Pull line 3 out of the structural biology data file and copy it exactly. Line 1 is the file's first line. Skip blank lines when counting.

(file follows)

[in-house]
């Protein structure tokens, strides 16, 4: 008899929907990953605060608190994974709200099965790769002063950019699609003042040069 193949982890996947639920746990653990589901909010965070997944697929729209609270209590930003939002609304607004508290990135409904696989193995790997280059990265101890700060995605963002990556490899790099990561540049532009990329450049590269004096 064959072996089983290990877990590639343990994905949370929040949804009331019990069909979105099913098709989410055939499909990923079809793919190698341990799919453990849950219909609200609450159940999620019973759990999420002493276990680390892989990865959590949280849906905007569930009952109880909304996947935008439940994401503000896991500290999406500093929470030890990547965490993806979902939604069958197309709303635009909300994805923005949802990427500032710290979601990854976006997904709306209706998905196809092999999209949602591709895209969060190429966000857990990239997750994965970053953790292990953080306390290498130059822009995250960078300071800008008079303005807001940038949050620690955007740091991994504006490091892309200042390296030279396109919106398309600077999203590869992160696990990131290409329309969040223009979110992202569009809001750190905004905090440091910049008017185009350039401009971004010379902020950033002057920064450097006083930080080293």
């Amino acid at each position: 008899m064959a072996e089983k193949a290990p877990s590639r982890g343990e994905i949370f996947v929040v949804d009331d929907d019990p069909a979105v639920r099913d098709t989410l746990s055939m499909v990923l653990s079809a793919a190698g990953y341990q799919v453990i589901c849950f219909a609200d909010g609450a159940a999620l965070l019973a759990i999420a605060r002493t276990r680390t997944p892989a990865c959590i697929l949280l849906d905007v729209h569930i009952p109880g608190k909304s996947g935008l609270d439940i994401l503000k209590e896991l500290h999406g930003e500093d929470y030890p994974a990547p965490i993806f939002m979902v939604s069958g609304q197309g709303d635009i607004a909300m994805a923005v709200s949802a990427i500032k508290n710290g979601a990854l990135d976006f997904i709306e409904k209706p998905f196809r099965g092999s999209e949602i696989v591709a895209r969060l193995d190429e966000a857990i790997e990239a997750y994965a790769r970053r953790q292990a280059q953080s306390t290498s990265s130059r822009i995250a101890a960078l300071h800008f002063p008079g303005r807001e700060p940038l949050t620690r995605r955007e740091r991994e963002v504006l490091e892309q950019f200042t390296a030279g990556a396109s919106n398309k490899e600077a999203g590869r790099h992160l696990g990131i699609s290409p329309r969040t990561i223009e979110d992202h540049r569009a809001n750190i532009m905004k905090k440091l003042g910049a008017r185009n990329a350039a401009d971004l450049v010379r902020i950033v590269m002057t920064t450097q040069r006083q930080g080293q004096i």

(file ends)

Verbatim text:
């Amino acid at each position: 008899m064959a072996e089983k193949a290990p877990s590639r982890g343990e994905i949370f996947v929040v949804d009331d929907d019990p069909a979105v639920r099913d098709t989410l746990s055939m499909v990923l653990s079809a793919a190698g990953y341990q799919v453990i589901c849950f219909a609200d909010g609450a159940a999620l965070l019973a759990i999420a605060r002493t276990r680390t997944p892989a990865c959590i697929l949280l849906d905007v729209h569930i009952p109880g608190k909304s996947g935008l609270d439940i994401l503000k209590e896991l500290h999406g930003e500093d929470y030890p994974a990547p965490i993806f939002m979902v939604s069958g609304q197309g709303d635009i607004a909300m994805a923005v709200s949802a990427i500032k508290n710290g979601a990854l990135d976006f997904i709306e409904k209706p998905f196809r099965g092999s999209e949602i696989v591709a895209r969060l193995d190429e966000a857990i790997e990239a997750y994965a790769r970053r953790q292990a280059q953080s306390t290498s990265s130059r822009i995250a101890a960078l300071h800008f002063p008079g303005r807001e700060p940038l949050t620690r995605r955007e740091r991994e963002v504006l490091e892309q950019f200042t390296a030279g990556a396109s919106n398309k490899e600077a999203g590869r790099h992160l696990g990131i699609s290409p329309r969040t990561i223009e979110d992202h540049r569009a809001n750190i532009m905004k905090k440091l003042g910049a008017r185009n990329a350039a401009d971004l450049v010379r902020i950033v590269m002057t920064t450097q040069r006083q930080g080293q004096i």